So onto the final weekend with the three strongest rugby union teams in the Six Nations each playing potentially weaker opposition with points difference likely to determine the championship winner. Wales had to beat Italy by an unthinkable margin in Rome, Ireland had to rack up the points against Scotland in Murrayfield and England would then be left to get out the calculator to work out how many points they would need to beat France by at Twickenham. Even the most imaginative script writer in Hollywood could not have dreamt up what actually unfolded.
At 12:30, Wales and Italy kicked off in Rome with Wales just edging a tense 1st half. I was watching the game with my Dad and son in his house, whilst being fed by my Mam. What happened in the 2nd half defied belief. With power, skill and speed they annihilated the Italians 61-20. Tries were being scored at will, some started from their own try line. This was pure magic and the unimaginable was suddenly appearing possible. However, the Italians scored a last minute try and converted it from the touchline and I looked at my Dad and we both wondered if that would cost us the championship. However, we still had a very strong points different. I was quietly confident.
Ireland and Scotland were up next and this was the one I feared. Scotland had been really poor and were without a single win. My fears proved founded as Ireland totally took them apart, winning 40-10 and destroying Welsh hopes. My dream had been destroyed. My heart broken by the men in green. Ireland was now in command of the championship and England would have to do something truly extrodinary to win the tournament.
I had left my Dad’s by this time and was back home watching England play France. I expected England to win, but only just. France was due a big game after having a poor championship. I turned on the TV with France 15-10 up and thought that England’s chances were over. How wrong could I have been? In one of the most amazing performances I have seen, England ran France ragged, scoring try after try, but the French refused to give in. Out of nowhere they kept coming back, scoring tries and denting the English hopes. Ultimately, England just could not score the points they needed and the Six Nations championship was once again green.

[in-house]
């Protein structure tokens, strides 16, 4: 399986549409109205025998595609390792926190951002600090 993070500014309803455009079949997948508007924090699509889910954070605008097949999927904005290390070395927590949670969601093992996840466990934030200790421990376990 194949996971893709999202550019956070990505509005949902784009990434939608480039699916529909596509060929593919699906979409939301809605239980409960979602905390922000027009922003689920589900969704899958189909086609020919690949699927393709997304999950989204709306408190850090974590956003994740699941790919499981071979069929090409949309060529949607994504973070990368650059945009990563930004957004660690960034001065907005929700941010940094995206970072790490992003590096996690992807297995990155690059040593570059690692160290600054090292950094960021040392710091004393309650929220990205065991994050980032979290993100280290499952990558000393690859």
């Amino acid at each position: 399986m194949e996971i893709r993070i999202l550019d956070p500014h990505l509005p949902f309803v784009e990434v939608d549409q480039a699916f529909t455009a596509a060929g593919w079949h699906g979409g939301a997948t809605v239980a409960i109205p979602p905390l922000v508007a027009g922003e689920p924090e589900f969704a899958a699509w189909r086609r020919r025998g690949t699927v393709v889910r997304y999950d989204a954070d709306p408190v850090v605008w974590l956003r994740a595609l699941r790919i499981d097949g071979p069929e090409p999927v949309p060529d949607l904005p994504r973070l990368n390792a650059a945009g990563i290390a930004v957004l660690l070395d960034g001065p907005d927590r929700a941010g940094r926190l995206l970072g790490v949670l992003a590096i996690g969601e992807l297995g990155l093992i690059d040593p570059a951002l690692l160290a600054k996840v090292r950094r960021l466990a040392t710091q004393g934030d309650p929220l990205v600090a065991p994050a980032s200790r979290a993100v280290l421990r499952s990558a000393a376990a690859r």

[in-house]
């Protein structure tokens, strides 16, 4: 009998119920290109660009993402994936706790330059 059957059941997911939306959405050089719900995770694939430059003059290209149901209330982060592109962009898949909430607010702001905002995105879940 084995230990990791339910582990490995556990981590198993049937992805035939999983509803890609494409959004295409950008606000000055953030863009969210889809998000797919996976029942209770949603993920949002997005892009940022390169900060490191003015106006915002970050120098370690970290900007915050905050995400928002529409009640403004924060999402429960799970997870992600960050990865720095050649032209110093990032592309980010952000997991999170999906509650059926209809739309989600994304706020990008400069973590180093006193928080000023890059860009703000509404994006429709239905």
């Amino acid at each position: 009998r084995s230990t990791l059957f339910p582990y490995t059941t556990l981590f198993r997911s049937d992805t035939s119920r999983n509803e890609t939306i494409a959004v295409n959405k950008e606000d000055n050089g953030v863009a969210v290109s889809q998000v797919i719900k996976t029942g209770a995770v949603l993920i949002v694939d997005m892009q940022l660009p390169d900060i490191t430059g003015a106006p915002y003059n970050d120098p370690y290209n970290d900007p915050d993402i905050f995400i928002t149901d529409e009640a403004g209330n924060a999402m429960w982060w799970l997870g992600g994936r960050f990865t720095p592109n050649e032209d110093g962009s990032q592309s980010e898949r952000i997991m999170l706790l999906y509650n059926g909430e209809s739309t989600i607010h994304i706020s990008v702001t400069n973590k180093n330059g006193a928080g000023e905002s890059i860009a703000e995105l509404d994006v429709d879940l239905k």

On that incredible last day records had tumbled. A record win for Wales in Italy, a record win for Ireland in Scotland and a record win for England against France. After the Wales victory I honestly thought that we would secure the title and we ended up finishing 3rd. The quality of the three top teams means that we truly have potential World Cup winners and the Southern Hemisphere sides would have watched the games with wide open eyes and nervous stomachs.
Yesterday was one of the best adverts for the game of rugby union that I have ever seen and I just hope that all three sides can perform at these incredible levels in the Autumn World Cup.
Congratulations Ireland but I salute you, Wales and England!